Ineffable cardinal

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In the mathematics of transfinite numbers, an ineffable cardinal is a certain kind of large cardinal number, introduced by Jensen & Kunen (1969).

A cardinal number is called almost ineffable if for every (where is the powerset of ) with the property that is a subset of for all ordinals , there is a subset of having cardinal and homogeneous for , in the sense that for any in , .

A cardinal number is called ineffable if for every binary-valued function , there is a stationary subset of on which is homogeneous: that is, either maps all unordered pairs of elements drawn from that subset to zero, or it maps all such unordered pairs to one.

More generally, is called -ineffable (for a positive integer ) if for every there is a stationary subset of on which is -homogeneous (takes the same value for all unordered -tuples drawn from the subset). Thus, it is ineffable if and only if it is 2-ineffable.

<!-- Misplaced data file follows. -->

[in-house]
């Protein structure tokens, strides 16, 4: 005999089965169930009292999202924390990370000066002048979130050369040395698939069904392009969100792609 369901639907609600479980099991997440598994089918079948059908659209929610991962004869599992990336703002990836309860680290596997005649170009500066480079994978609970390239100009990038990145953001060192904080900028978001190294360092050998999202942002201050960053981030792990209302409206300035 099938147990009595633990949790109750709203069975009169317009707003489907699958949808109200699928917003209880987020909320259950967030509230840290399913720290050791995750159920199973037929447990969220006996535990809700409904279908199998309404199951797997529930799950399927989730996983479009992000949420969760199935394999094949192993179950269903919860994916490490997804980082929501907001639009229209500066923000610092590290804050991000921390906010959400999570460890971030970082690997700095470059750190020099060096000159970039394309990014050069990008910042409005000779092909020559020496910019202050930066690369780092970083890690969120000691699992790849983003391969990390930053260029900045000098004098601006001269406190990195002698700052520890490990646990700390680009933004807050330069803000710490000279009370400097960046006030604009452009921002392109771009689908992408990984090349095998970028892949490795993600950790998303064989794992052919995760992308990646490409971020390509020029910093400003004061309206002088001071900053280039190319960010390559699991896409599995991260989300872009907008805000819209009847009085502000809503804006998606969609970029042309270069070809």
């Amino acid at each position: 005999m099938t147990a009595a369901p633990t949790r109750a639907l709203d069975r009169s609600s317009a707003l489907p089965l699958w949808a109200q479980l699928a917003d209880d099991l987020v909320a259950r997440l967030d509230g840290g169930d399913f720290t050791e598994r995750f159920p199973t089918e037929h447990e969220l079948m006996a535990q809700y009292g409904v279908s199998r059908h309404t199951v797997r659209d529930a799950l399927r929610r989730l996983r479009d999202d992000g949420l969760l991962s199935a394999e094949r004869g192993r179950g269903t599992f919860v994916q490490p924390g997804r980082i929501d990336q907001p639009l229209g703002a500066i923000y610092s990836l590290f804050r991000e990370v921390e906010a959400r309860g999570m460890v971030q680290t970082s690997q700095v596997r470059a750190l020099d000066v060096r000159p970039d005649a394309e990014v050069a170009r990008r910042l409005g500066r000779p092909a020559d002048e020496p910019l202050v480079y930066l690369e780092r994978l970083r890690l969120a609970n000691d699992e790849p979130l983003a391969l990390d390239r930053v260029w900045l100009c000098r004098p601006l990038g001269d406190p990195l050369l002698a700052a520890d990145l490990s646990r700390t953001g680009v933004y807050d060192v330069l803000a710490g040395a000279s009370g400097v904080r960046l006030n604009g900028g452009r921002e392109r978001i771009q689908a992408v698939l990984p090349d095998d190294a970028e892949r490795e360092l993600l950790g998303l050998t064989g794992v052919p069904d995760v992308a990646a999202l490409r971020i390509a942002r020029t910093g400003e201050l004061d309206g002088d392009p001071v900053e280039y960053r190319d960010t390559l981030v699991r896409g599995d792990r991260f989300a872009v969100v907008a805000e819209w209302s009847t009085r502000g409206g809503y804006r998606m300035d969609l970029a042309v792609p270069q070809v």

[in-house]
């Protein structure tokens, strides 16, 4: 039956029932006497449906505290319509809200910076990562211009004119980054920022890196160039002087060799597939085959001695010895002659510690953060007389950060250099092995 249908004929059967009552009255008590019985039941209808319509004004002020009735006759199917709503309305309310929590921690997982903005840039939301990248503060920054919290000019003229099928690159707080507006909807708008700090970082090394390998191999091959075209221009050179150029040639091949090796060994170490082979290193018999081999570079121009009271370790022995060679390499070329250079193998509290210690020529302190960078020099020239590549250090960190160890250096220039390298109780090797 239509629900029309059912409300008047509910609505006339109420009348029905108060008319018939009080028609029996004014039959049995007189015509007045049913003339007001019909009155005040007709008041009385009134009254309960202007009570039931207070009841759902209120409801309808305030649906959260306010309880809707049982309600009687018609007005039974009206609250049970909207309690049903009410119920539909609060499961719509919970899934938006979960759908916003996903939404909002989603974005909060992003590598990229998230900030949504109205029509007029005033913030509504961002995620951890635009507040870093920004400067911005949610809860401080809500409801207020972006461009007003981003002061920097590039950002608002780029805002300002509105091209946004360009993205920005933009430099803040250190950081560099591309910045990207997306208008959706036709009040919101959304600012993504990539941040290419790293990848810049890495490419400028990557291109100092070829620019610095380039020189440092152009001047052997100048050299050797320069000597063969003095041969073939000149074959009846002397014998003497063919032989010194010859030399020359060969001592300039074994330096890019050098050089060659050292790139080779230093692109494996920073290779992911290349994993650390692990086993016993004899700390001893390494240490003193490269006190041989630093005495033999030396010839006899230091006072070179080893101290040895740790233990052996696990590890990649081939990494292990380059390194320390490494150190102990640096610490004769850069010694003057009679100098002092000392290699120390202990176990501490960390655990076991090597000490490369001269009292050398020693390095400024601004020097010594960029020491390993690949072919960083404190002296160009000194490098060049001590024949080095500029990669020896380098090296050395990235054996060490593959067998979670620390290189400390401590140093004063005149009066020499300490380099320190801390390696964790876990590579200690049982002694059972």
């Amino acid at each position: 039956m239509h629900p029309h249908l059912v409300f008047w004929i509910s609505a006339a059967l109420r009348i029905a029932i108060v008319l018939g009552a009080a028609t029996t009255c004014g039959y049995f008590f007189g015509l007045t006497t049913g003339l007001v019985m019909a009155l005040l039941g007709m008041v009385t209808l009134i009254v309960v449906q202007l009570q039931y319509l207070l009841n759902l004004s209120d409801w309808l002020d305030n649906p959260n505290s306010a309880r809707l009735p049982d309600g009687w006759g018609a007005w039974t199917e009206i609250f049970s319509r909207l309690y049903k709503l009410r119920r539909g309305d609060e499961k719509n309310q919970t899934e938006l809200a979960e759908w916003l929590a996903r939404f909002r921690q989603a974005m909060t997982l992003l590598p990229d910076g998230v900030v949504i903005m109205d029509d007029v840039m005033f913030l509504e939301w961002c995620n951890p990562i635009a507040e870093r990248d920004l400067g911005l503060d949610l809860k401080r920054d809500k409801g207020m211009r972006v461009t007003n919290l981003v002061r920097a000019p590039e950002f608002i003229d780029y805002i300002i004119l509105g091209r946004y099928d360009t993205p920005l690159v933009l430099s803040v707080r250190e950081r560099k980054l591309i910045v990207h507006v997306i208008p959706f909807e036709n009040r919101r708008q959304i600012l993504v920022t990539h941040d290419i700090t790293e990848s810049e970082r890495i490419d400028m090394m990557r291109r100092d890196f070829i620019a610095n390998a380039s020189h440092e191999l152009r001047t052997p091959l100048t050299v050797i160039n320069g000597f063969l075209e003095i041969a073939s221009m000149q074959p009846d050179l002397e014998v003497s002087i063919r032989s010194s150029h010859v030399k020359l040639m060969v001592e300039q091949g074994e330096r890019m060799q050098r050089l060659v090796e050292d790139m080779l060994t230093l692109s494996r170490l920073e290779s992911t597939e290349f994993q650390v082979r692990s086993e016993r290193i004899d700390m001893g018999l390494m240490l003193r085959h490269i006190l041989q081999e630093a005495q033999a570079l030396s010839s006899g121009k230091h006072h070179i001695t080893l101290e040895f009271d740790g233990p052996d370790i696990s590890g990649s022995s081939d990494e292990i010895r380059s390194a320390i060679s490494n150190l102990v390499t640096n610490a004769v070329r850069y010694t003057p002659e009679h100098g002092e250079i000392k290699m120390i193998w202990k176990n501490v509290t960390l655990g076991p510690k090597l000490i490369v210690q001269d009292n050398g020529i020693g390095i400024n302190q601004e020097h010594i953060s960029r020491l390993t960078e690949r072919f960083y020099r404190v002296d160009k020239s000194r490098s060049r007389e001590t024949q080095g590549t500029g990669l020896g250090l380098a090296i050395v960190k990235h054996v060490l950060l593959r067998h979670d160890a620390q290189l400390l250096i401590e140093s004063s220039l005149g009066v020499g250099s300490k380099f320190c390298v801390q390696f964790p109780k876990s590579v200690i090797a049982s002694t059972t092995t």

A totally ineffable cardinal is a cardinal that is -ineffable for every . If is -ineffable, then the set of -ineffable cardinals below is a stationary subset of .

Totally ineffable cardinals are of greater consistency strength than subtle cardinals and of lesser consistency strength than remarkable cardinals. A list of large cardinal axioms by consistency strength is available here.